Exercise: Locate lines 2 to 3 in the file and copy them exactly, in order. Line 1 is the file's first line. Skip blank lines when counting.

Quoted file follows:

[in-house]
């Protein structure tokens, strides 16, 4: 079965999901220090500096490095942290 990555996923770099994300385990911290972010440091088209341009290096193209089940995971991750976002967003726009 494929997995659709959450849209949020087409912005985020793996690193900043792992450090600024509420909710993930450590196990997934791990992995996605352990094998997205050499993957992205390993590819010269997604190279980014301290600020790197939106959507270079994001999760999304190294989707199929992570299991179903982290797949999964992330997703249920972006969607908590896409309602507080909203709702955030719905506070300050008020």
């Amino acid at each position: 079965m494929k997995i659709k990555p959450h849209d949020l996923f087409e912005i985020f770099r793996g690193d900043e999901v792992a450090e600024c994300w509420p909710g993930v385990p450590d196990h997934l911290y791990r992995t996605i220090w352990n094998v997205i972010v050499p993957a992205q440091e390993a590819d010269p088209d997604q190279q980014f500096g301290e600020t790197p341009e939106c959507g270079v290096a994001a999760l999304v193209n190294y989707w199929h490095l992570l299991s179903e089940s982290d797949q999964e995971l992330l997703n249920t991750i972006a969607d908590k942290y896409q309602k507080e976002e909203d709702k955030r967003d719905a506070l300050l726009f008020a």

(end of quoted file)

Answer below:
């Protein structure tokens, strides 16, 4: 079965999901220090500096490095942290 990555996923770099994300385990911290972010440091088209341009290096193209089940995971991750976002967003726009 494929997995659709959450849209949020087409912005985020793996690193900043792992450090600024509420909710993930450590196990997934791990992995996605352990094998997205050499993957992205390993590819010269997604190279980014301290600020790197939106959507270079994001999760999304190294989707199929992570299991179903982290797949999964992330997703249920972006969607908590896409309602507080909203709702955030719905506070300050008020």
């Amino acid at each position: 079965m494929k997995i659709k990555p959450h849209d949020l996923f087409e912005i985020f770099r793996g690193d900043e999901v792992a450090e600024c994300w509420p909710g993930v385990p450590d196990h997934l911290y791990r992995t996605i220090w352990n094998v997205i972010v050499p993957a992205q440091e390993a590819d010269p088209d997604q190279q980014f500096g301290e600020t790197p341009e939106c959507g270079v290096a994001a999760l999304v193209n190294y989707w199929h490095l992570l299991s179903e089940s982290d797949q999964e995971l992330l997703n249920t991750i972006a969607d908590k942290y896409q309602k507080e976002e909203d709702k955030r967003d719905a506070l300050l726009f008020a």